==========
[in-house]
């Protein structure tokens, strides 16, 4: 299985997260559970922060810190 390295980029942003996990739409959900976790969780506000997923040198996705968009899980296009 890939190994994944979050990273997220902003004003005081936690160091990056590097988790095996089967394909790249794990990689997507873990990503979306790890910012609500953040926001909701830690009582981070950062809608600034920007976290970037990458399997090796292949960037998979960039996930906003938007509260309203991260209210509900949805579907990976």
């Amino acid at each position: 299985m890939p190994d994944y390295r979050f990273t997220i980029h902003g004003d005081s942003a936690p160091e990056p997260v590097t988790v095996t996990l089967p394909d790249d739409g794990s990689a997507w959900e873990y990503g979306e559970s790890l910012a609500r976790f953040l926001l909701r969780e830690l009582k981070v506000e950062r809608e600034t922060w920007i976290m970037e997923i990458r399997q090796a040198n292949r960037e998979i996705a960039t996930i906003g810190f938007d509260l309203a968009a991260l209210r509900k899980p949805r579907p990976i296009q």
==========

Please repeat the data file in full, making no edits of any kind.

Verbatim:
[in-house]
């Protein structure tokens, strides 16, 4: 299985997260559970922060810190 390295980029942003996990739409959900976790969780506000997923040198996705968009899980296009 890939190994994944979050990273997220902003004003005081936690160091990056590097988790095996089967394909790249794990990689997507873990990503979306790890910012609500953040926001909701830690009582981070950062809608600034920007976290970037990458399997090796292949960037998979960039996930906003938007509260309203991260209210509900949805579907990976």
């Amino acid at each position: 299985m890939p190994d994944y390295r979050f990273t997220i980029h902003g004003d005081s942003a936690p160091e990056p997260v590097t988790v095996t996990l089967p394909d790249d739409g794990s990689a997507w959900e873990y990503g979306e559970s790890l910012a609500r976790f953040l926001l909701r969780e830690l009582k981070v506000e950062r809608e600034t922060w920007i976290m970037e997923i990458r399997q090796a040198n292949r960037e998979i996705a960039t996930i906003g810190f938007d509260l309203a968009a991260l209210r509900k899980p949805r579907p990976i296009q």